If you are studying Translations, and its tragi-comic exploration of love, language and simple lives being shaken by the arrival of outsiders, this later play by Friel, also set in Ballybeg but some hundred years later, is likely to appeal to you too.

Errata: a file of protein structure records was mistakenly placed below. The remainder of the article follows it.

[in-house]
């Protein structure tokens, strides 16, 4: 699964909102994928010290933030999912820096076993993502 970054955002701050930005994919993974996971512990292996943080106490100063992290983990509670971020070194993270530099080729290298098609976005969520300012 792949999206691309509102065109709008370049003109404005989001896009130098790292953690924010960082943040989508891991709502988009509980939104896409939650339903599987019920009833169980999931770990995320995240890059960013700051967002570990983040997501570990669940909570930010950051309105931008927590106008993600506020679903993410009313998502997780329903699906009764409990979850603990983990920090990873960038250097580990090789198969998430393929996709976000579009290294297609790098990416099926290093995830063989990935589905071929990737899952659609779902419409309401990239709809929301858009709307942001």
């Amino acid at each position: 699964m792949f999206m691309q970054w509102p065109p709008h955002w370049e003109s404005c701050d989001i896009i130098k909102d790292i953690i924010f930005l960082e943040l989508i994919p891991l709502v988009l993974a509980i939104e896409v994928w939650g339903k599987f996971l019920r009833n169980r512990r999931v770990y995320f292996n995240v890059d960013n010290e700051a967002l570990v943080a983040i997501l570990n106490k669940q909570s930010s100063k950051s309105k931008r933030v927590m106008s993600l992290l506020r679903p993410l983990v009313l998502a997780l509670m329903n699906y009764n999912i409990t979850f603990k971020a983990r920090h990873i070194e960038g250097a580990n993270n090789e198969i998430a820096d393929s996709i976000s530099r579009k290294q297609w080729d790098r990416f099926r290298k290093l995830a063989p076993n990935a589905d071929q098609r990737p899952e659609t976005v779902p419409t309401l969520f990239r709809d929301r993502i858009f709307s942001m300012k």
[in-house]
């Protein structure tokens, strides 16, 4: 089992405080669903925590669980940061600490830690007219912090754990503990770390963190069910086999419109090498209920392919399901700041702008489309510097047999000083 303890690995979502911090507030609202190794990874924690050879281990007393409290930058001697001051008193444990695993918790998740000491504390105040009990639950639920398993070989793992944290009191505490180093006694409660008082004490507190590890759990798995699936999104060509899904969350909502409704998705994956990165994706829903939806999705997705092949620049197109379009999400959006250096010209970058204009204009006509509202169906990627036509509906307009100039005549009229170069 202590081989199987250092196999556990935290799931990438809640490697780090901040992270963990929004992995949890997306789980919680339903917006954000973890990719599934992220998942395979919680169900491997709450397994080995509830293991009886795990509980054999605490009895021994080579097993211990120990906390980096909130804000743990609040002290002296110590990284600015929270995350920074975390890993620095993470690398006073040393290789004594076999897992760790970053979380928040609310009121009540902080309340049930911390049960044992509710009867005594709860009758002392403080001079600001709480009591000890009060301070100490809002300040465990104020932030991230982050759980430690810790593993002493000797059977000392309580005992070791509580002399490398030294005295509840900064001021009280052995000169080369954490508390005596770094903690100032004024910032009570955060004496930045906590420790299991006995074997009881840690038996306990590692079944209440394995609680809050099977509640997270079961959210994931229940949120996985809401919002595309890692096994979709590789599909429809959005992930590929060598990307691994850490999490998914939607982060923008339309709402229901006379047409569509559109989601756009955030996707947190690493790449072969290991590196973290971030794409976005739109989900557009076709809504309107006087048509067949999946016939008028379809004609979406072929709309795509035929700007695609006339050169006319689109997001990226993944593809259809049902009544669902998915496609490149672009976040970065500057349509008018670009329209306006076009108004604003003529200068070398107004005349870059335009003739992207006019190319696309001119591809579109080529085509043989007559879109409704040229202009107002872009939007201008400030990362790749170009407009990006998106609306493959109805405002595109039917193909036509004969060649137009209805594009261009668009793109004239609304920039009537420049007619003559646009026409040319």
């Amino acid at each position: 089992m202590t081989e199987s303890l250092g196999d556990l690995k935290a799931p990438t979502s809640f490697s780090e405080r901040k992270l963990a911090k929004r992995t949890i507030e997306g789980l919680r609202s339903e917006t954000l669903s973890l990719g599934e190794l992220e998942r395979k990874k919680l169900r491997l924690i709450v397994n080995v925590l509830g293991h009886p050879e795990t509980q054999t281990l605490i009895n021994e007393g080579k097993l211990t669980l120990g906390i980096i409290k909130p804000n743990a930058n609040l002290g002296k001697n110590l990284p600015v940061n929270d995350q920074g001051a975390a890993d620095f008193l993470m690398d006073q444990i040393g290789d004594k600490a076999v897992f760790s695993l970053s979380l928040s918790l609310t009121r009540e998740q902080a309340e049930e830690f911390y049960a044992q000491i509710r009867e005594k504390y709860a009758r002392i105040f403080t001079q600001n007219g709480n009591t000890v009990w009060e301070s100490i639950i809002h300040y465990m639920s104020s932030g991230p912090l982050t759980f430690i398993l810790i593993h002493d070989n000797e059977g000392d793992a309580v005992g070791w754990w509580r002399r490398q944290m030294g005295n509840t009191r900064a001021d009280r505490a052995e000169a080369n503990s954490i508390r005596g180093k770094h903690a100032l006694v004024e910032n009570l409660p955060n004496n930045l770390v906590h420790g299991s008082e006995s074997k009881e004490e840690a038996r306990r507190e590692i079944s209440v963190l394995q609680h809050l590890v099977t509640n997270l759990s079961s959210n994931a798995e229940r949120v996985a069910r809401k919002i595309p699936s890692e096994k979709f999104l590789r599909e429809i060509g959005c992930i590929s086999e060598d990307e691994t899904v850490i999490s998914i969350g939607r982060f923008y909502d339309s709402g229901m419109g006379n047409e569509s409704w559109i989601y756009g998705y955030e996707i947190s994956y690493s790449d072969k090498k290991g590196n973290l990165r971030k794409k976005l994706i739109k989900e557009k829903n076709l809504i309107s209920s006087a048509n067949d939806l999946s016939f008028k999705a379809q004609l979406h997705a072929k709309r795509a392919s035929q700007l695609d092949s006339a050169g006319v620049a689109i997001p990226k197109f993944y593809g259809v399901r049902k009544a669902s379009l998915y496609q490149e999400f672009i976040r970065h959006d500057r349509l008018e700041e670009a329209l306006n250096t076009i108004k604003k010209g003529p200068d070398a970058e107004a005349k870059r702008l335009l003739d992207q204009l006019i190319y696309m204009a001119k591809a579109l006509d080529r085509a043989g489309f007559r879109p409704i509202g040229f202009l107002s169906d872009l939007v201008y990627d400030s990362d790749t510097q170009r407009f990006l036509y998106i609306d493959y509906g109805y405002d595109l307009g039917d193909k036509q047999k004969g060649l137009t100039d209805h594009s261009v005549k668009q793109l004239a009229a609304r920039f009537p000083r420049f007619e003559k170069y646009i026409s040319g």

Dancing at Lughnasa (1990) shares many elements with Translations (1980). Both dramatise disappointed hopes and dreams of departure and explore language, but Lughnasa does so in perhaps subtler and more complex ways. Its setting is not the schoolroom, but the family home. And it is in its evocation of domesticity and family relationships that Lughnasa elicits the most powerful emotions and aligns with Alcott's Little Women. Lughnasa is set in a female world where the personal relationships are warm and cooperative. The five adult Mundy sisters share a rural home with Michael, the illegitimate child of the youngest sister, Christina, and while family alliances, resentments and a pecking order are all palpable, the overriding quality depicted through the relationships is love.
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